Starting off on a path towards business success is all about having a great idea. Once you put your idea to test it might not perform as great, but this doesn’t necessarily mean that the idea is bad – only that the market isn’t right at the moment. This means that you have three options. The first one is to modify your idea a bit and try to reach another target demographic with it. The second choice is to wait until the situation in this market gets better, which is probably the worst of all of these ideas, seeing how this “right time” you are waiting for might never come. Your third option is to consider starting a business abroad and here are four things you need to know about it.

1.      Seek legal advice

The first thing you need to keep in mind is that all your knowledge of local business regulations isn’t necessarily going to help you abroad. Because of this, you may want to ask for a local legal advice. Furthermore, some countries are offering incentives in order to attract foreign investors, which might be worth your while. Nonetheless, even though no one is disputing your ability to conduct a proper independent research, you need to be careful of the fine print. This is why it might be for the best to hire a local legal agency to represent you.

2.      Don’t make assumptions

One of the most common mistakes that a lot of inexperienced business owners make is assuming that the foreign market is one homogenous environment. However, this attitude is as wrong as it gets. Some larger countries span whole continents, which means that different regions may have a completely different cultures or demographics and therefore a different market. For example, if you plan on starting a business in the U.S. you need to think carefully whether to do so in Los Angeles, New York or even Hawaii. For this, however, you better consult your local destination management agency that specializes in the USA.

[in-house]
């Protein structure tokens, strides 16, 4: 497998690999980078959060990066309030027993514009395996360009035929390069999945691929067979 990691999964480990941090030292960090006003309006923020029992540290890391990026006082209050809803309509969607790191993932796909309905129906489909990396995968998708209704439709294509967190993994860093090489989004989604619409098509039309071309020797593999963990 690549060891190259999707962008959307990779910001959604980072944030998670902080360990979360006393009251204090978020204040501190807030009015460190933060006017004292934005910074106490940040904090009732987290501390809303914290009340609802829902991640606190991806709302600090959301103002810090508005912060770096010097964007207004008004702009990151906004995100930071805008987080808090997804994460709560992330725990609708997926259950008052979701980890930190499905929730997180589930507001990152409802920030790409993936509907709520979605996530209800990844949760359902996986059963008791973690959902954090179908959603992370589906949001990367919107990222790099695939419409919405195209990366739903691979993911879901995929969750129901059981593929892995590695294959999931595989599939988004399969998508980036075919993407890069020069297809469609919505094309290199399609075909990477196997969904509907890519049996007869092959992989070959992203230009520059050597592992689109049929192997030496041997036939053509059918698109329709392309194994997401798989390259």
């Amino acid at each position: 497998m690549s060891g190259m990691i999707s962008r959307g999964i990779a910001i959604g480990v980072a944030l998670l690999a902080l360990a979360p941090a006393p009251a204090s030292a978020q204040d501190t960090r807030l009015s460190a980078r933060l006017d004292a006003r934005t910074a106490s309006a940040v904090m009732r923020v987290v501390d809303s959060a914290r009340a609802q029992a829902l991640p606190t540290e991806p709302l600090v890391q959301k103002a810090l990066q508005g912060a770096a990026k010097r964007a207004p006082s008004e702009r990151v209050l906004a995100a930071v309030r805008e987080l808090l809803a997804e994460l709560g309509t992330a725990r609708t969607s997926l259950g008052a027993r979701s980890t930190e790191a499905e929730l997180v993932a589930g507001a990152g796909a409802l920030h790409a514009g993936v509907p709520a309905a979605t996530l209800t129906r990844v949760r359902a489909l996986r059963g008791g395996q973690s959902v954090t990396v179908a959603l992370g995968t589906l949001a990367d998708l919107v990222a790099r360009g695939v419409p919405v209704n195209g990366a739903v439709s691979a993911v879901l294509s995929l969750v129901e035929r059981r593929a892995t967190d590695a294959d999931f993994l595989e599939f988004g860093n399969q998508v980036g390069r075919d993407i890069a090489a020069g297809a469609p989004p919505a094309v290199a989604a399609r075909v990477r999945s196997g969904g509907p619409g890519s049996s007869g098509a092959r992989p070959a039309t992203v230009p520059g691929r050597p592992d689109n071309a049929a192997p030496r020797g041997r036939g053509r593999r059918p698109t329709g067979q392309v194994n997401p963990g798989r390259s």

3.      Learning the local culture

Regardless of what some people may think, the money you bring to one’s country isn’t the only thing that matters to the local businessmen. By acting disrespectfully towards their country or culture, you can drive away potential partners or local investors. This is why you need to learn a thing or two about the regional etiquette. For example, in China, you are accepted to bring a gift to a business meeting, but it is also customary for its recipient to refuse it up to three times before accepting. It is quite easy to understand how this can cause a misunderstanding or even a frustration in someone coming from the Western Hemisphere.

4.      Risk is a double edged sword

Finally, countries that are the most desperate for local investment are usually those with low political stability. This, however, can be both a good and bad thing. First of all, most of your competitors will probably avoid it, which means that you will have quite the advantage in the local market. On the other hand, countries with low political stability tend to have a bit higher corruption rate, which can make running a business much more difficult. Aside from this, in some parts of the world, there is always a present risk of a war breaking out or political turmoil which could potentially halt your business for an undefined period of time. He who dares wins, but sometimes the risk will simply be too great.


By taking a closer look at these four factors you will be well on your way to determine if starting a business abroad is the right choice for you. Sure, you could profit greatly from such a move, but keep in mind that even with all the best wishes you might not be able to afford such a thing. Hiring a legal team, a DMC, investing in the research of a foreign market and working with an unstable local government might end up being more than you bargained for. In any way, this choice is yours to make.